The Village Auntie is helping Muslim communities talk about sex
EDITOR'S NOTE: This conversation might not be appropriate for all listeners.
When you think of a sex educator, you probably don’t think of someone who looks like Angelica Lindsey-Ali.
You see, Lindsey-Ali is Muslim, and she’s normally draped in a long abaya dress and a hijab covering her hair. She’s funny and a commanding presence on stage or in a room — you might know her as the host of the Moth StorySLAM here in Phoenix. And in the last few decades, she’s built a career as what she has dubbed the Village Auntie, her online persona for her work as a sex educator, healer and so much more.
She has become known for her no-holds-barred approach to talking about sex, often in the context of her own religion, Islam.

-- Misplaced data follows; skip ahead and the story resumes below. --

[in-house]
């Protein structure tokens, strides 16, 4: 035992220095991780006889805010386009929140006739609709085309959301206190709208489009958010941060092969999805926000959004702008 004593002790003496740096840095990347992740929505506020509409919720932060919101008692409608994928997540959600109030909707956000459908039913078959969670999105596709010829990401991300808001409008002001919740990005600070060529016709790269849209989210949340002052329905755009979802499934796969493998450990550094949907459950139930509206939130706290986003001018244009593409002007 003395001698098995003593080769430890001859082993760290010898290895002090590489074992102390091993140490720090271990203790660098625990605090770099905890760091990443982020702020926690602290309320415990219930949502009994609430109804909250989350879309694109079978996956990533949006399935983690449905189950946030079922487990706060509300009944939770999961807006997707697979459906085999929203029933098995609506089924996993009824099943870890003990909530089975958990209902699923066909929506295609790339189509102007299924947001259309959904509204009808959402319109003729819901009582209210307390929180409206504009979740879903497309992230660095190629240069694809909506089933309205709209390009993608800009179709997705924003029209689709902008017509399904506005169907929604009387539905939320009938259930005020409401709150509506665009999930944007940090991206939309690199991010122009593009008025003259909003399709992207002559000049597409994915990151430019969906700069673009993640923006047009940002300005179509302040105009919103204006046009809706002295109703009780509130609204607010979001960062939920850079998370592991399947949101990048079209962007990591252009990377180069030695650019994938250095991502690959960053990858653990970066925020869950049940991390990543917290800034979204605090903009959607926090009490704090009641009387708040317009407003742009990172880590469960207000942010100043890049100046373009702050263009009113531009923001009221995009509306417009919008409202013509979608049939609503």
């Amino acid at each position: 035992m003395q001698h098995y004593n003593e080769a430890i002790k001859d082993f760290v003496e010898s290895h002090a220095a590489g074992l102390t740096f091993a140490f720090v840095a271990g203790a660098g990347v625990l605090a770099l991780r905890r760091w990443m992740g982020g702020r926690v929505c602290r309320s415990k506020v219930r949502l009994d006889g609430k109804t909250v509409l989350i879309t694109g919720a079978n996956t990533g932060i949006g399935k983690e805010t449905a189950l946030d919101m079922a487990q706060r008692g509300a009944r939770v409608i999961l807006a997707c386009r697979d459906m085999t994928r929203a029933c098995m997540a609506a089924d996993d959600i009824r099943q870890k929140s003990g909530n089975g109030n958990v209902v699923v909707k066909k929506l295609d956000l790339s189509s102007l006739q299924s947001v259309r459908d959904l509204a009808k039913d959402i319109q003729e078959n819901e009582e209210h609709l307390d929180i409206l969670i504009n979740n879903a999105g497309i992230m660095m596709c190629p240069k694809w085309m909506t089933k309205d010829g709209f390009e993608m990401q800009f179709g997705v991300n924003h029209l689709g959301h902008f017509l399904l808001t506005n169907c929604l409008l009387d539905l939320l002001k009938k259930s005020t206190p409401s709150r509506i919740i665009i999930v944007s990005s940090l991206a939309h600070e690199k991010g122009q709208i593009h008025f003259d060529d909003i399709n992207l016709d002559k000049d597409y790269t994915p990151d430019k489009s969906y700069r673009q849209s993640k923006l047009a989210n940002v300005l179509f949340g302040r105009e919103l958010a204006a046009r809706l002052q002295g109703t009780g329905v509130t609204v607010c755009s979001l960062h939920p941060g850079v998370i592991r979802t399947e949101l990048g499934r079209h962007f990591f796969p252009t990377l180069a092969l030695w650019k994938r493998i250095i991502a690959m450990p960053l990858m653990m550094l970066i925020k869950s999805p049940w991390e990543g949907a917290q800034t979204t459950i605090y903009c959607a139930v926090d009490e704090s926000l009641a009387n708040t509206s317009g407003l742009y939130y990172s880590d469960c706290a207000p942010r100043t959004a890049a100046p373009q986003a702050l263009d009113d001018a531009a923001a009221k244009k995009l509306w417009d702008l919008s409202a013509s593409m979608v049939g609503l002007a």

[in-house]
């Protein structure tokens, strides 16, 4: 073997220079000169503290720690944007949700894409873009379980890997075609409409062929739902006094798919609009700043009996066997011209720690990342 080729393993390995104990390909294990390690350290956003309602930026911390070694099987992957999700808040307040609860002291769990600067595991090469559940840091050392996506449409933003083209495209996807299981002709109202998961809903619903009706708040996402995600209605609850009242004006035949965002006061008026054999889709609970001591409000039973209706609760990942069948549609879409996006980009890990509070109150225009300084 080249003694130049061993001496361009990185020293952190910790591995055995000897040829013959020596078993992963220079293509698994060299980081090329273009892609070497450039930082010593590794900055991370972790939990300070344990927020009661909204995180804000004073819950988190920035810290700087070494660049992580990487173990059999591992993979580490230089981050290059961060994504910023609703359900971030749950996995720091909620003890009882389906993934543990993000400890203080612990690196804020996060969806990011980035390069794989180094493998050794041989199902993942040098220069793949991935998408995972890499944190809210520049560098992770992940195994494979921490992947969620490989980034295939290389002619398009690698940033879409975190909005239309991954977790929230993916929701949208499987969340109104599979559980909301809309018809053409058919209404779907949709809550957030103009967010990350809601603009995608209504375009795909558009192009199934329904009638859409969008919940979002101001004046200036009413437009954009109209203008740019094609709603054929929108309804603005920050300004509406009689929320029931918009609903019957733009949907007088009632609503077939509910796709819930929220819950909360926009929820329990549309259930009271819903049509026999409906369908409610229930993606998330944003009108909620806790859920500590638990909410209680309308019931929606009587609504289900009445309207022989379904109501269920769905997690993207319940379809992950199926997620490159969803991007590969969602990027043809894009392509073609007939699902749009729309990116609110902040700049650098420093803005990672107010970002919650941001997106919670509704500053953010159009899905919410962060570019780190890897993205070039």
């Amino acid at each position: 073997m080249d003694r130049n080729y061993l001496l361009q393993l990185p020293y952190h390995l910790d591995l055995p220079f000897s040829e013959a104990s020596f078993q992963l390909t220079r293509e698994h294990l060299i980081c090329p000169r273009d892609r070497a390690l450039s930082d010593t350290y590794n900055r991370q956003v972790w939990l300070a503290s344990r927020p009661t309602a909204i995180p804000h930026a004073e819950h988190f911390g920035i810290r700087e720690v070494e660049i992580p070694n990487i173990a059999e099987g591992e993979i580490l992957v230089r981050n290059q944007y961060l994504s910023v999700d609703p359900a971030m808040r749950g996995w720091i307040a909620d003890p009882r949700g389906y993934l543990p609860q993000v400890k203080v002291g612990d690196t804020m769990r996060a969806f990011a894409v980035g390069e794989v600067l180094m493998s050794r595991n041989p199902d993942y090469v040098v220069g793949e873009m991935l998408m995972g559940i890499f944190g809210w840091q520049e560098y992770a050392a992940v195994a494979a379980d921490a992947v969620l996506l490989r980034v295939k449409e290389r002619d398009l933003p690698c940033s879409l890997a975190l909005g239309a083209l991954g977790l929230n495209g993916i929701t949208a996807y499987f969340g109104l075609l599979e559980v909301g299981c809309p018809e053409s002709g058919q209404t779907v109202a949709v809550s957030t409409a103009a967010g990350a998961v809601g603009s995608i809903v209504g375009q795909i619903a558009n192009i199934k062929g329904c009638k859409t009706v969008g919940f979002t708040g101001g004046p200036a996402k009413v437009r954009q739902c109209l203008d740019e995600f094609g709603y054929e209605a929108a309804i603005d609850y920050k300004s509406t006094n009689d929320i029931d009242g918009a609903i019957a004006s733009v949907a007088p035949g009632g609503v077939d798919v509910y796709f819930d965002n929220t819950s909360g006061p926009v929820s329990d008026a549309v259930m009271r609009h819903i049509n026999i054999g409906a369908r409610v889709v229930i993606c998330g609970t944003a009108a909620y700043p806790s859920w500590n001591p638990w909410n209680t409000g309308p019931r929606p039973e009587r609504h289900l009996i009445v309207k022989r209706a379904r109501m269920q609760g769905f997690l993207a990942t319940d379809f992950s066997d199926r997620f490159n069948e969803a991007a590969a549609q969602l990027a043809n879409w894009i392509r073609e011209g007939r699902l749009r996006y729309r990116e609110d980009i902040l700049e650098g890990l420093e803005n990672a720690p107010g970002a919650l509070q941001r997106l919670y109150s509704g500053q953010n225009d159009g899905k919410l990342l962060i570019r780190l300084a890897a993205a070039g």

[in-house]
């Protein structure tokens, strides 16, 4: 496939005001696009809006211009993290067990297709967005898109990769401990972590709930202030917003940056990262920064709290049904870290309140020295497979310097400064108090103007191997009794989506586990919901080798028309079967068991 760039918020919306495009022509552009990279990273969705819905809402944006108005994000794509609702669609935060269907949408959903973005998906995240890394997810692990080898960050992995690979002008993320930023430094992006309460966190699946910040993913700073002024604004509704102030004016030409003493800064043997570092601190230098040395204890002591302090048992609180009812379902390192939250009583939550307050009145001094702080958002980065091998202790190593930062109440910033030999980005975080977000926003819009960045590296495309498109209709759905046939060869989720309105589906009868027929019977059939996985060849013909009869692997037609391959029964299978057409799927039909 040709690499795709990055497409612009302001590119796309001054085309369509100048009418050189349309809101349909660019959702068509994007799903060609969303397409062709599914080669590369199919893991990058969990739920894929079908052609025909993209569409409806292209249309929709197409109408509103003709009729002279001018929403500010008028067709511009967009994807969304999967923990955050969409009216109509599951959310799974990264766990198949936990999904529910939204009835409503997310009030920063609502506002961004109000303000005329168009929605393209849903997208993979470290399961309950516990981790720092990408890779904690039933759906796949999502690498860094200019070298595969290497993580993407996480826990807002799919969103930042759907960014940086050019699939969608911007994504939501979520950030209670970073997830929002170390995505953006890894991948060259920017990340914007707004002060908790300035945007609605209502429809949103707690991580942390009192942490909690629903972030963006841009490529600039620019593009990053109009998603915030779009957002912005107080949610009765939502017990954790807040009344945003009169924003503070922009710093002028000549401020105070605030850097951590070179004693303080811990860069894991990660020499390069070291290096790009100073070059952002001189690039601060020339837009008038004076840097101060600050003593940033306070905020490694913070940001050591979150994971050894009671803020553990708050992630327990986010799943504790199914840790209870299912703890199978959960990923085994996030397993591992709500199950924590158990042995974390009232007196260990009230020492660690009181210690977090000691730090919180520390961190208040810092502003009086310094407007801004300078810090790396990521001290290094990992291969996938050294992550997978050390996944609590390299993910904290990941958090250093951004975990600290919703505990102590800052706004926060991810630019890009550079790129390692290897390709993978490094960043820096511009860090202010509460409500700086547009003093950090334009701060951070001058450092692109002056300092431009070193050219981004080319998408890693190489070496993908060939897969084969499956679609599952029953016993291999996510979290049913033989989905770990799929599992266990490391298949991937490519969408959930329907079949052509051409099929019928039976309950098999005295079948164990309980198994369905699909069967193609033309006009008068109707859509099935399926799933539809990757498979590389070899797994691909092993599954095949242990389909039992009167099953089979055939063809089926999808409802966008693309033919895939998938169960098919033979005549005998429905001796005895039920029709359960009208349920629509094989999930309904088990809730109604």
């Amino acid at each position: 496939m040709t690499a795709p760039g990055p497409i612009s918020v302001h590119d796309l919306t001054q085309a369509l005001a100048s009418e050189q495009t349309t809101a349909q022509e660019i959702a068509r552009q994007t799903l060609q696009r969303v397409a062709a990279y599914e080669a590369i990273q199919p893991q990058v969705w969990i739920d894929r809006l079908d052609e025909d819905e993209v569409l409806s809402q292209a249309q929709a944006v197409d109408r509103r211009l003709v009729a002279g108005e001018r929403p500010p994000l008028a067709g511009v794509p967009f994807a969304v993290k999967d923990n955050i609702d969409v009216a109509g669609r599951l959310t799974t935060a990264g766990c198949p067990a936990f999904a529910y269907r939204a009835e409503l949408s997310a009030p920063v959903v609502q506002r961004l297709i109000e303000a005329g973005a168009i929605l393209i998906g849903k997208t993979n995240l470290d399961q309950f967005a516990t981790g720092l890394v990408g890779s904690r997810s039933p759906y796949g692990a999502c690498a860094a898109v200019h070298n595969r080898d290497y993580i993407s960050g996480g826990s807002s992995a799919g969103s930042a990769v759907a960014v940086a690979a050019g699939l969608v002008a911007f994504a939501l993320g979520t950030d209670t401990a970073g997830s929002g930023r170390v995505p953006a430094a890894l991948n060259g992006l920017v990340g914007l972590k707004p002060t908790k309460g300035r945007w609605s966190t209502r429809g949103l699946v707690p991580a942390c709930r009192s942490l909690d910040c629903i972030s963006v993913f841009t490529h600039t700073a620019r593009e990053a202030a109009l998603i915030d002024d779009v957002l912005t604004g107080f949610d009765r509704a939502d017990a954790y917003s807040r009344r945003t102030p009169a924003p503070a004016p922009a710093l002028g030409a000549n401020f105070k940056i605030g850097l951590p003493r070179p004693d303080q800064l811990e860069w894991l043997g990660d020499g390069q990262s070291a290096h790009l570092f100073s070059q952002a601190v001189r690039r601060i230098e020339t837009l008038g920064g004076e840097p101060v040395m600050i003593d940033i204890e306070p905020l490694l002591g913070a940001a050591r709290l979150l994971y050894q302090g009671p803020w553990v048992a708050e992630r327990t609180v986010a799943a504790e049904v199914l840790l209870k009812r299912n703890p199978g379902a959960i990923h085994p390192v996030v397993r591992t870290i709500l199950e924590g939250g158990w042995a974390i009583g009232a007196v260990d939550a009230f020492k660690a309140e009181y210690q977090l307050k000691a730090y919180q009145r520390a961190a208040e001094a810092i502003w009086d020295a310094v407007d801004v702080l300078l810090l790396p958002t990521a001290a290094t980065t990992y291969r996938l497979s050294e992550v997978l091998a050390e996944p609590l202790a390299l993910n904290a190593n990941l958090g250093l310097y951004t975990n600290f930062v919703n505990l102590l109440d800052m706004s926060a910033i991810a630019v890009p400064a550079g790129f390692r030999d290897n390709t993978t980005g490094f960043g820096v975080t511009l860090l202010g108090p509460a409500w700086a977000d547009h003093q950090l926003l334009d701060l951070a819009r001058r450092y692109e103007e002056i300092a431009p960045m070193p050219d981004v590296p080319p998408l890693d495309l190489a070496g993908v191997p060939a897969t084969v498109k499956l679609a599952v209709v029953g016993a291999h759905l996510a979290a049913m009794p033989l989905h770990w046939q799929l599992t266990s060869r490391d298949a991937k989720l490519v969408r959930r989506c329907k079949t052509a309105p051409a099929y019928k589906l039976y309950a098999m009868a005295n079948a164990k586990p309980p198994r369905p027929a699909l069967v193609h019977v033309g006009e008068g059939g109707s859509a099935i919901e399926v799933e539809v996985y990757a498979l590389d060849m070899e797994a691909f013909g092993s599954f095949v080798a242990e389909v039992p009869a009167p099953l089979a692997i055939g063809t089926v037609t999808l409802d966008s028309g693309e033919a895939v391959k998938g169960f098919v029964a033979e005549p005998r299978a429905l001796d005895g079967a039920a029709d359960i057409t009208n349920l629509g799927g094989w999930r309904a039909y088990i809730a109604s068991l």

And since the pandemic forced us all into an ever-more-online world, she has grown an international community of women who support each other in healing and learning about their own sexuality and sexual health.
The Show spoke with Lindsey-Ali, and the conversation began with her own journey into this role as the Village Auntie. And it turns out, it began for her as a way to heal herself from a traumatic experience.